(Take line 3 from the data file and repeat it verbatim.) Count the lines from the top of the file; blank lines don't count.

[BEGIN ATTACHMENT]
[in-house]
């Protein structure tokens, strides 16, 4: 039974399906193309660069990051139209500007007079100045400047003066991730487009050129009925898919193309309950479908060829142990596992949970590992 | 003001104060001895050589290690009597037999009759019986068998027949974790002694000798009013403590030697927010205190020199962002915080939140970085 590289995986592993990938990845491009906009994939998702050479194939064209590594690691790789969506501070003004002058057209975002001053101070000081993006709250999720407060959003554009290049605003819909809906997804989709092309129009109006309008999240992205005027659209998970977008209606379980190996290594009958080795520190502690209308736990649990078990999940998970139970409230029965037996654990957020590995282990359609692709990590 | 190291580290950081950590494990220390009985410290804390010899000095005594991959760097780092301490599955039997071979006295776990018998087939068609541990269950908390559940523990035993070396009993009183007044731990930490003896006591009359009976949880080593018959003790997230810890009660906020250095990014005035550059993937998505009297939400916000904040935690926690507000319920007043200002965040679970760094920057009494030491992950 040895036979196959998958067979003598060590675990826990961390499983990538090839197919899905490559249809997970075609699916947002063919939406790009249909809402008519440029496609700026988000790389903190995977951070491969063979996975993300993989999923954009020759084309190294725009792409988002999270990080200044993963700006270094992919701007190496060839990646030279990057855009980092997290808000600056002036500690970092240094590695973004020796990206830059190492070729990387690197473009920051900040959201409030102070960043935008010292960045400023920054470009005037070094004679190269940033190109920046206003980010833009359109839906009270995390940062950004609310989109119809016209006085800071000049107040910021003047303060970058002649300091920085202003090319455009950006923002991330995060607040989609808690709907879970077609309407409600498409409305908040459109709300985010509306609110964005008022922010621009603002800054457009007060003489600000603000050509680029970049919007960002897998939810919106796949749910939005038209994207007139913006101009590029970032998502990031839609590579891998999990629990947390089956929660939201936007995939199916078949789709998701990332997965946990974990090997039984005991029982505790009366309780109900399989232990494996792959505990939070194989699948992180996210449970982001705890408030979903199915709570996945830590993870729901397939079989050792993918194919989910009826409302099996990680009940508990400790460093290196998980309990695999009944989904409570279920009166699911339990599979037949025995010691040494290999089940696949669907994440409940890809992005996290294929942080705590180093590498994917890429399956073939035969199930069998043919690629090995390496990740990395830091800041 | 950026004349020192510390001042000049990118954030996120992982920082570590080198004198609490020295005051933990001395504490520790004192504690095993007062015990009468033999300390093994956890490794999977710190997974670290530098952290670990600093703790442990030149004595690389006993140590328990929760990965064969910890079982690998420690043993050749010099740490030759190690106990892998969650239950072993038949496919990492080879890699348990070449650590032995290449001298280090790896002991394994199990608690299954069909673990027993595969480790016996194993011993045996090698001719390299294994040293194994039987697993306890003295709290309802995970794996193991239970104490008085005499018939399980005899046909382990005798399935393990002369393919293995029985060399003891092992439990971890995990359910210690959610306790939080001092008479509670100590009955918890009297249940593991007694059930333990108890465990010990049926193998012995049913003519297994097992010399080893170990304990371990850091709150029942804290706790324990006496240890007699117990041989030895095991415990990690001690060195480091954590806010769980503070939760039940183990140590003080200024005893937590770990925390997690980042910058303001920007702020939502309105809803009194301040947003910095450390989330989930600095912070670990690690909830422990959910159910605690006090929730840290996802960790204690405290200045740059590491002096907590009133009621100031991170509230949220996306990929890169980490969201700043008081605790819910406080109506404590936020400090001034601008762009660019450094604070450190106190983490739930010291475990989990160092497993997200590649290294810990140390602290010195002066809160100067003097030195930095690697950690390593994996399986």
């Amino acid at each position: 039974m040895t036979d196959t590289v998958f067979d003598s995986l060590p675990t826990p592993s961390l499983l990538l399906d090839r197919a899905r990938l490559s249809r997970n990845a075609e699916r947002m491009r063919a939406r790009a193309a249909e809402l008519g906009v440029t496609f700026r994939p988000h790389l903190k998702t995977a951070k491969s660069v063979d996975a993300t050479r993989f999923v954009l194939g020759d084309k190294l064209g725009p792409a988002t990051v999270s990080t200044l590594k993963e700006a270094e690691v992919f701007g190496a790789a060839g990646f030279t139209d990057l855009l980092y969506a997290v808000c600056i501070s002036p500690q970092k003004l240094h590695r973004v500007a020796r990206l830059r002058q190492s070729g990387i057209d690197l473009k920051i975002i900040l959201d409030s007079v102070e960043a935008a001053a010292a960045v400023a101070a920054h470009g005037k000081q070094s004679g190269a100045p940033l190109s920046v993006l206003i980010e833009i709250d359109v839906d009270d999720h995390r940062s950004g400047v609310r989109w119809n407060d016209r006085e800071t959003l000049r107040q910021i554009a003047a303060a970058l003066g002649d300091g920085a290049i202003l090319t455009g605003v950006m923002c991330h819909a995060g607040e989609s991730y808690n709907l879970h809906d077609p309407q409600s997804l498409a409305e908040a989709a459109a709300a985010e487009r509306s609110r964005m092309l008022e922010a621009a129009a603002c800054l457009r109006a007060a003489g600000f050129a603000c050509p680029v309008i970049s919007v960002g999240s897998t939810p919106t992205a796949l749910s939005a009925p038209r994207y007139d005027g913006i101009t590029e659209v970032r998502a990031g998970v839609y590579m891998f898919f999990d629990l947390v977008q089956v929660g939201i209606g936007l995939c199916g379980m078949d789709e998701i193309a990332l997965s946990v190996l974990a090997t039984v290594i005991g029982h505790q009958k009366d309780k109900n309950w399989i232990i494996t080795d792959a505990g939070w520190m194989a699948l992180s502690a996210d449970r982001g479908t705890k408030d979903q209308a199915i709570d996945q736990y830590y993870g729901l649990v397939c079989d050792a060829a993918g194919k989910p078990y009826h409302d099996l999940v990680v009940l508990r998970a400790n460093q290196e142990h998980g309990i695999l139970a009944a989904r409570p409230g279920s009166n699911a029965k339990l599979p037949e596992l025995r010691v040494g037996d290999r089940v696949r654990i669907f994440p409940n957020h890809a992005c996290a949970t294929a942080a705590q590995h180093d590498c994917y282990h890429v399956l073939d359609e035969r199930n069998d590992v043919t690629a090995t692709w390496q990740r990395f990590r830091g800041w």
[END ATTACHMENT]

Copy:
């Amino acid at each position: 039974m040895t036979d196959t590289v998958f067979d003598s995986l060590p675990t826990p592993s961390l499983l990538l399906d090839r197919a899905r990938l490559s249809r997970n990845a075609e699916r947002m491009r063919a939406r790009a193309a249909e809402l008519g906009v440029t496609f700026r994939p988000h790389l903190k998702t995977a951070k491969s660069v063979d996975a993300t050479r993989f999923v954009l194939g020759d084309k190294l064209g725009p792409a988002t990051v999270s990080t200044l590594k993963e700006a270094e690691v992919f701007g190496a790789a060839g990646f030279t139209d990057l855009l980092y969506a997290v808000c600056i501070s002036p500690q970092k003004l240094h590695r973004v500007a020796r990206l830059r002058q190492s070729g990387i057209d690197l473009k920051i975002i900040l959201d409030s007079v102070e960043a935008a001053a010292a960045v400023a101070a920054h470009g005037k000081q070094s004679g190269a100045p940033l190109s920046v993006l206003i980010e833009i709250d359109v839906d009270d999720h995390r940062s950004g400047v609310r989109w119809n407060d016209r006085e800071t959003l000049r107040q910021i554009a003047a303060a970058l003066g002649d300091g920085a290049i202003l090319t455009g605003v950006m923002c991330h819909a995060g607040e989609s991730y808690n709907l879970h809906d077609p309407q409600s997804l498409a409305e908040a989709a459109a709300a985010e487009r509306s609110r964005m092309l008022e922010a621009a129009a603002c800054l457009r109006a007060a003489g600000f050129a603000c050509p680029v309008i970049s919007v960002g999240s897998t939810p919106t992205a796949l749910s939005a009925p038209r994207y007139d005027g913006i101009t590029e659209v970032r998502a990031g998970v839609y590579m891998f898919f999990d629990l947390v977008q089956v929660g939201i209606g936007l995939c199916g379980m078949d789709e998701i193309a990332l997965s946990v190996l974990a090997t039984v290594i005991g029982h505790q009958k009366d309780k109900n309950w399989i232990i494996t080795d792959a505990g939070w520190m194989a699948l992180s502690a996210d449970r982001g479908t705890k408030d979903q209308a199915i709570d996945q736990y830590y993870g729901l649990v397939c079989d050792a060829a993918g194919k989910p078990y009826h409302d099996l999940v990680v009940l508990r998970a400790n460093q290196e142990h998980g309990i695999l139970a009944a989904r409570p409230g279920s009166n699911a029965k339990l599979p037949e596992l025995r010691v040494g037996d290999r089940v696949r654990i669907f994440p409940n957020h890809a992005c996290a949970t294929a942080a705590q590995h180093d590498c994917y282990h890429v399956l073939d359609e035969r199930n069998d590992v043919t690629a090995t692709w390496q990740r990395f990590r830091g800041w």